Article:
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Pope Says Fall Of Communism Proved Man Needs God

Pope Benedict XVI began his first visit to the Czech Republic as leader of the Roman Catholic Church on September 26. After an airport ceremony and a motorcade through the streets of Prague, the pontiff met with Czech President Vaclav Klaus and First Lady Livia Klausova at Prague's Hradcany Castle, followed by vespers at St. Vitus Cathedral. The following day, Benedict held a mass in the Czech city of Brno for 120,000 followers. (Reuters video)

STARA BOLESLAV, Czech Republic (Reuters) -- Pope Benedict XVII, ending a trip to this highly secular country, has said the fall of communists who tried to erase religion was proof that God cannot be excluded from public life.

At a mass in the town where the Czech patron St. Wenceslas was murdered in the 10th century, Benedict addressed a crowd of around 50,000 mainly young people.

Making his first papal visit as the country marks 20 years since the Velvet Revolution ended four decades of communist rule, Benedict spoke of the fall "of powerful figures who had apparently risen to almost unattainable heights."

"Suddenly they found themselves stripped of their power," he said in a clear reference to the fall of communism here in 1989.

"Today there is a need for believers with credibility, who are ready to spread in every area of society the Christian principles and ideals by which their action is inspired," he said, speaking on the saint's feast day, a national holiday.

Evoking Wenceslas, who was killed by his brother, Benedict said the Bohemian saint "had the courage to prefer the kingdom of heaven to the enticement of worldly power."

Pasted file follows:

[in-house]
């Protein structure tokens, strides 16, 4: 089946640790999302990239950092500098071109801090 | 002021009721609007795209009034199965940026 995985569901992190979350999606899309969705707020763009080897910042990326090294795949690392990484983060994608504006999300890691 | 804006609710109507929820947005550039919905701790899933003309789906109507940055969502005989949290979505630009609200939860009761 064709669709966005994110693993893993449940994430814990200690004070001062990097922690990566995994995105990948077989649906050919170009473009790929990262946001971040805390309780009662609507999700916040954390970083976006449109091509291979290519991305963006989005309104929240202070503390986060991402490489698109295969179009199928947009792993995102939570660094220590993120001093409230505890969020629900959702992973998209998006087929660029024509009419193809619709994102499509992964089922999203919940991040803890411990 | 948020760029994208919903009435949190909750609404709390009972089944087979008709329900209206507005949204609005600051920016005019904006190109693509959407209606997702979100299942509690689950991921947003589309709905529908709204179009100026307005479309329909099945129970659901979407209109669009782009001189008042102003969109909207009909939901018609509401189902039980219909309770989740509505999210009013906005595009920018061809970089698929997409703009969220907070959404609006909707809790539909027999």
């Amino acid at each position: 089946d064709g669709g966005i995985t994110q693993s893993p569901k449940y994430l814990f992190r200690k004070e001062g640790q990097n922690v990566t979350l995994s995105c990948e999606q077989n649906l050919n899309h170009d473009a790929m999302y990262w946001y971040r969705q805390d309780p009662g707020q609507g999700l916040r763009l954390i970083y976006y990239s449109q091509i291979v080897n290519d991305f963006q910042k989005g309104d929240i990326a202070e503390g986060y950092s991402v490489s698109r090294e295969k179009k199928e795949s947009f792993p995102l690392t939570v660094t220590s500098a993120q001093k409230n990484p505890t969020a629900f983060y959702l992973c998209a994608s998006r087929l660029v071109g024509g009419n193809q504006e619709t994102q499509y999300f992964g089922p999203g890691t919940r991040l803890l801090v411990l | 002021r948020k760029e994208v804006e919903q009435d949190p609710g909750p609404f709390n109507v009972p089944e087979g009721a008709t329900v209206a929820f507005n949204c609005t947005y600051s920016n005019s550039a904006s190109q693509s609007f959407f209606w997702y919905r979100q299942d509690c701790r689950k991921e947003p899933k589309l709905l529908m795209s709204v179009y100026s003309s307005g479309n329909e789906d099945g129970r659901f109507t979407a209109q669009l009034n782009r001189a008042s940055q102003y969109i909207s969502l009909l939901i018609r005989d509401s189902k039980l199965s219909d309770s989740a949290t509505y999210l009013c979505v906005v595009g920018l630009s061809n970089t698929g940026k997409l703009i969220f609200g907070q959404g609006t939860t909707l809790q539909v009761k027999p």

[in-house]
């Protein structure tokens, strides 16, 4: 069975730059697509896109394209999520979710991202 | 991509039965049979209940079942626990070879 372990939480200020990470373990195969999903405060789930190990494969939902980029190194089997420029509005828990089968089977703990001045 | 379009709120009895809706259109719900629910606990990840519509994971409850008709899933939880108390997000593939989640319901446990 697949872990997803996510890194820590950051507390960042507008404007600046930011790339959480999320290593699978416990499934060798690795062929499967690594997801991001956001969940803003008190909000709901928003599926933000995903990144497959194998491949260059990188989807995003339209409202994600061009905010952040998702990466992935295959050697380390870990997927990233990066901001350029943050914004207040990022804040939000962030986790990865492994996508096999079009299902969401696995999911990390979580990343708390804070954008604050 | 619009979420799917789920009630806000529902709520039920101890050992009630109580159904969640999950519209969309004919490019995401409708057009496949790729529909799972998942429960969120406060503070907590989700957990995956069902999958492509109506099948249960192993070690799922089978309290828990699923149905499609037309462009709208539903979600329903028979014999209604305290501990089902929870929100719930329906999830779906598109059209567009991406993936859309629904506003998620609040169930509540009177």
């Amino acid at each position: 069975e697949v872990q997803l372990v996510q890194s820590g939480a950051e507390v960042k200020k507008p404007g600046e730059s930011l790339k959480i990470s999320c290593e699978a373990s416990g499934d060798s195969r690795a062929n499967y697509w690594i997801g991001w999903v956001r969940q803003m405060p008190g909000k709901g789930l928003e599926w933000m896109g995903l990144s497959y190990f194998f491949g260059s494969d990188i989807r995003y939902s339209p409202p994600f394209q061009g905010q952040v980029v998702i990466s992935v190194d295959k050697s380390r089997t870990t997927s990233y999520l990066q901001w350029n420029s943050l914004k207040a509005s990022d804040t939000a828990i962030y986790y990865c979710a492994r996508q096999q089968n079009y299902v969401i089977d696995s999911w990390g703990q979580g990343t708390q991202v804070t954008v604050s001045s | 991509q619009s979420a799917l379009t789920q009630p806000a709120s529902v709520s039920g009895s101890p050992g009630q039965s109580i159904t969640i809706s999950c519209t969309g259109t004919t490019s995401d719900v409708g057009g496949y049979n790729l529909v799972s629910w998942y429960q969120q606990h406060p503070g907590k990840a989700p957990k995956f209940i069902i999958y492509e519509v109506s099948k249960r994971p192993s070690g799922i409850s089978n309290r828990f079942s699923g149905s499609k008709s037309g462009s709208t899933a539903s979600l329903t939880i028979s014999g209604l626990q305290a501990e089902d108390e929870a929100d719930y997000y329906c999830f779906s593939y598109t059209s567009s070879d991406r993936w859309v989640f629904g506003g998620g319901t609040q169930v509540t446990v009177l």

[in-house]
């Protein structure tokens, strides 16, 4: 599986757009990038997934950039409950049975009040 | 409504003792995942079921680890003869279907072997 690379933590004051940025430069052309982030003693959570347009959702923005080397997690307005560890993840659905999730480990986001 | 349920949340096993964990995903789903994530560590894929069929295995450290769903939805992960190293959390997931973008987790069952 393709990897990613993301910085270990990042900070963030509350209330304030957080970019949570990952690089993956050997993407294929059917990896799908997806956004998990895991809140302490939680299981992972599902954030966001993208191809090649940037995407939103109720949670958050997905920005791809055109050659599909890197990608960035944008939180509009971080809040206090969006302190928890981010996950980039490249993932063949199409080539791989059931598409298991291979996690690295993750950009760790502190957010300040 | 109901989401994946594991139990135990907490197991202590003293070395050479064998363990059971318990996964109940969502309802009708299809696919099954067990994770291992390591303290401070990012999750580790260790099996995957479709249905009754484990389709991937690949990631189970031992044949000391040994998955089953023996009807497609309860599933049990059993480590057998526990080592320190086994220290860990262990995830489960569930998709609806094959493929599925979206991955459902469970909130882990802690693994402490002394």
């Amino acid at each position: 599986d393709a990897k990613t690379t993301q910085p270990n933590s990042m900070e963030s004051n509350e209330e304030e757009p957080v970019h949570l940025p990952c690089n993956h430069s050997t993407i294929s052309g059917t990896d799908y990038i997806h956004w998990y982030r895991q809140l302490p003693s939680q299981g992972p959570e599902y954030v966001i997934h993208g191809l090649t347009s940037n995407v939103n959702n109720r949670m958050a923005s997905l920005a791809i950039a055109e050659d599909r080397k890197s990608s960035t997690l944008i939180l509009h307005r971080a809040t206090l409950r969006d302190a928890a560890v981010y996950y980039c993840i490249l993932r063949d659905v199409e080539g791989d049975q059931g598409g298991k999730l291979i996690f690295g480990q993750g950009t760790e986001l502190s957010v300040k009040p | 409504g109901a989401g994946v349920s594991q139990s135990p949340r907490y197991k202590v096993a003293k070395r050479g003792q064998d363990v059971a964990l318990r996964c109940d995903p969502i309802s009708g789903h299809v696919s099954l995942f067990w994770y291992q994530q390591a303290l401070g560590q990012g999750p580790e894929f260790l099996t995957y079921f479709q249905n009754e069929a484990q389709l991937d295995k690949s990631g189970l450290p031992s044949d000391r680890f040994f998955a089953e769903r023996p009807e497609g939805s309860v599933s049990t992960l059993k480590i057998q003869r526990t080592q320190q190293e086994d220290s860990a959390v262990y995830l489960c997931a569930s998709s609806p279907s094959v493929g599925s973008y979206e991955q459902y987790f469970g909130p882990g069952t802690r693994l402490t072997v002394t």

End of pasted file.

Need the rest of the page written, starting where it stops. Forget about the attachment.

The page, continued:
The pope's three-day visit to support the Czech Catholic Church, the biggest in a country that has one of the lowest proportions of religious people in the world, has attracted large crowds, but some say partly out of spectacle.

Around 120,000, many from neighbouring Poland and Slovakia, turned out in the Czech second city, Brno, for a Mass on September 27.

Four decades of Communist rule suppressed religious activity, which has dwindled even more in the following decades. Today fewer than 3 million of the 10.5 million population claim to be Catholic.

Some who attended the pope's final public event on Monday said they hoped his visit would help the future of the Church.

"This [event] is proof that there is youth in the church. I hope the Czech Republic will notice that to be a Christian is not just an image, but is something true," said 23-year-old Pavel Hora, of Hradistko.

Relations between Prague and the Vatican have been clouded by the fact that the Czechs have not ratified a treaty on ties, and politicians have rejected proposals that would settle claims for the restitution of Church assets seized by the Communists.

Czech Prime Minister Jan Fischer said on September 26 after meeting Cardinal Tarcisio Bertone, second in the Vatican hierarchy, that the two sides had agreed to set aside the restitution issue for now, given the economic crisis.